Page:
Climate change may boost wine production in southern Sweden

Vineyard owner Håkan Hansson and his wife Ann.Christin with some of the last of this season’s grapes. (Richard Orange/Radio Sweden)
This year’s harvest has been the worst yet for Hällåkra Vingård, a Skåne vineyard near the Baltic Sea. But as volunteers finish clipping off the last grapes, founder Håkan Hansson remains convinced this is the world’s new wine region.

“It’s a terrible season,” says Håkan Hansson, at the edge of his vineyard in the hills outside Malmö. “This season is the worst that we’ve had since we started in 2008.”

A sudden cold snap in the flowering season means that this year Hansson expects only a third of the normal harvest.

“So it is up in the colder climate. You have to be ready for this happening some seasons,” he says.

Hope for better crops

But he’s still convinced that the warming climate means that wine can now be made in southern Sweden and Denmark, just as it now is in England.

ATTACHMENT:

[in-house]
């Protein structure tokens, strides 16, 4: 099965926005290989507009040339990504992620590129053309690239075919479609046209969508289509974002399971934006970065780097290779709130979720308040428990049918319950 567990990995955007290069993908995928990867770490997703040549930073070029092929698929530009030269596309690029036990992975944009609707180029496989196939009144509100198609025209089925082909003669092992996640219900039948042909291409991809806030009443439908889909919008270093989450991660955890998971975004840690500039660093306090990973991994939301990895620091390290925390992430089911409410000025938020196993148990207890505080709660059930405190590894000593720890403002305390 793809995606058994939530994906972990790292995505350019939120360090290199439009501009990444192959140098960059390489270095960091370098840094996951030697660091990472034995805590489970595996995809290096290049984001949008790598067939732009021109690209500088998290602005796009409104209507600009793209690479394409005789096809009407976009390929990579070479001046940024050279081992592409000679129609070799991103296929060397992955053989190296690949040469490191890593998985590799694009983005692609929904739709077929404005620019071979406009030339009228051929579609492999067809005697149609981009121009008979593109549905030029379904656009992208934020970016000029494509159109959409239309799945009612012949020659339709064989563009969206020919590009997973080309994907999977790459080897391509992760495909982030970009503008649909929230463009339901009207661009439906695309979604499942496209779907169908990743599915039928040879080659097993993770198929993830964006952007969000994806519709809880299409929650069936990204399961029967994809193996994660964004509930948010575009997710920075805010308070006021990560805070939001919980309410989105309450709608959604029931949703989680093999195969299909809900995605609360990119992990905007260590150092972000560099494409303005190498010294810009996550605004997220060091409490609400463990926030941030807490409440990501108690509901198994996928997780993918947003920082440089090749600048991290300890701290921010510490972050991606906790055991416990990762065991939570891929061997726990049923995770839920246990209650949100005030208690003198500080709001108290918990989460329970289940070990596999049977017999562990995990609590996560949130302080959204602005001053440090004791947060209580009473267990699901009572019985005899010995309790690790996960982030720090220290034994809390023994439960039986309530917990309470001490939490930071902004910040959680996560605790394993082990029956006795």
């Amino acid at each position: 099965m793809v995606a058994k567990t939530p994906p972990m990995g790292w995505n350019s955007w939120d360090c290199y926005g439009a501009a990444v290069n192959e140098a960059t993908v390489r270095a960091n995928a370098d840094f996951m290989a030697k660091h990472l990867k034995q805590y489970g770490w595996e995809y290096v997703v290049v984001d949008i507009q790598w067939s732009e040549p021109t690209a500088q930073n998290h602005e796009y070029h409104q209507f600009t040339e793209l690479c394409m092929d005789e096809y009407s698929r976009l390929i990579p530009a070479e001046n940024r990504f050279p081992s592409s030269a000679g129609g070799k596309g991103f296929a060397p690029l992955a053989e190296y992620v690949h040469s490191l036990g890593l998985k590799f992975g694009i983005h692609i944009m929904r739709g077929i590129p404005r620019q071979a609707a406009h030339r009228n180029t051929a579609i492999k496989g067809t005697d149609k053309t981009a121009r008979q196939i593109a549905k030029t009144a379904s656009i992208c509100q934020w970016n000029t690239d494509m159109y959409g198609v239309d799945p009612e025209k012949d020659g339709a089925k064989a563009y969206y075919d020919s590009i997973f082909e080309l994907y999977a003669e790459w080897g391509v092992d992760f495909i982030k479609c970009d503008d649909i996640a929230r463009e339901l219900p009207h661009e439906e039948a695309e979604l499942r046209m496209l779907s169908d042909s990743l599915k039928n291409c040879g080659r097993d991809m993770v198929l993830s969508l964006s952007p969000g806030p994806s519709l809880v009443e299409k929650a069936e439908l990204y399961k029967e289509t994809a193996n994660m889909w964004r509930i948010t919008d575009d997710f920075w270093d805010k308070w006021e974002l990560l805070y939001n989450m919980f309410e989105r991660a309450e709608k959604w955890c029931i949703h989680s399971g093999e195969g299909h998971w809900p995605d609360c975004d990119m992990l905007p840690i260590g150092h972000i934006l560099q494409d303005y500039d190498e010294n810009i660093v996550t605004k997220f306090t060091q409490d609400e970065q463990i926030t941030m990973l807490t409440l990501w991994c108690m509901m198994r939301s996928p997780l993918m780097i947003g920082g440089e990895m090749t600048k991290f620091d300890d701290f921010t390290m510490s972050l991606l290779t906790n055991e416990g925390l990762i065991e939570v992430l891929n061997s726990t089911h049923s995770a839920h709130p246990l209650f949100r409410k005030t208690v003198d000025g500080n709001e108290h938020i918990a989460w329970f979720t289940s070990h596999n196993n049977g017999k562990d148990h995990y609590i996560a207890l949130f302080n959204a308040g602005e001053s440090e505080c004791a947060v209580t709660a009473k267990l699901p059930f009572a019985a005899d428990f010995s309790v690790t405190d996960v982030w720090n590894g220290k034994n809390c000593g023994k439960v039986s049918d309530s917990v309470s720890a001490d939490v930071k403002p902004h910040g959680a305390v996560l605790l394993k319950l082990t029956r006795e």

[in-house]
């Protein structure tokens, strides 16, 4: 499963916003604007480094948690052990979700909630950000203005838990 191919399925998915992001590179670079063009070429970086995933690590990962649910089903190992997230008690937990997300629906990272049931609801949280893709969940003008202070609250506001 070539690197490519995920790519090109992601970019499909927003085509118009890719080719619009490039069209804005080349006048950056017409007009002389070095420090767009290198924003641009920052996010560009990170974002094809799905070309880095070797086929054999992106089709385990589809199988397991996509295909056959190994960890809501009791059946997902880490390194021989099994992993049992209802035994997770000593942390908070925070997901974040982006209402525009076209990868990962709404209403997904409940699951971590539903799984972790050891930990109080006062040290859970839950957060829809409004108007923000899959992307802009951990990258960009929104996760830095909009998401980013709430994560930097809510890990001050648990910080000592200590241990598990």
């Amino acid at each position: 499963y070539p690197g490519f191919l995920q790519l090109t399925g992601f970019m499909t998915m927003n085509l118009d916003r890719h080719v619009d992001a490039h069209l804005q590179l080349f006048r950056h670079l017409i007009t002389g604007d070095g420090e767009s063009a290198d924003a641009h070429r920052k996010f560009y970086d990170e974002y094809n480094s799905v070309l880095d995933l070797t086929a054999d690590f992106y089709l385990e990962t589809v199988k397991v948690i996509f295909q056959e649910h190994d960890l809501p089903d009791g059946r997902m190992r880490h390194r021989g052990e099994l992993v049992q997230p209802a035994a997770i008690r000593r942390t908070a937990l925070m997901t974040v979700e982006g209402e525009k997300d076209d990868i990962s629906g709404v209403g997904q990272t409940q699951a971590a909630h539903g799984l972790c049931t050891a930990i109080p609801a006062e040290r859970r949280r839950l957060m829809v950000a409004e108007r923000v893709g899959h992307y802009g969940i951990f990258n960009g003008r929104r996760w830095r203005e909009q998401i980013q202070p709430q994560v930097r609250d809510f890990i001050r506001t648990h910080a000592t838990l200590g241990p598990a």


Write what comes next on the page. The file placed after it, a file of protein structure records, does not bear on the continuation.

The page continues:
“What we have seen in general up here is that we have got a longer season up here. We see the climate changing. What’s new if you compare to 30 to 40 years ago is that we have one more summer month in autumn.”

Gustav Strandberg, climate researcher at Sweden’s national weather forecaster SMHI confirms that the vegetation period in sourthern Sweden has incrased by at least 20 days since the 1970s.

But he warns that if Spring warmth prompts to bud and flower early only for them to be hit by May frosts – as happened this year – growers might suffer.

Next year Hansson plans to double production nonetheless.

“Now we are going in to a really interesting commercial way, up until now it’s been a cost centre.” Hansson says.

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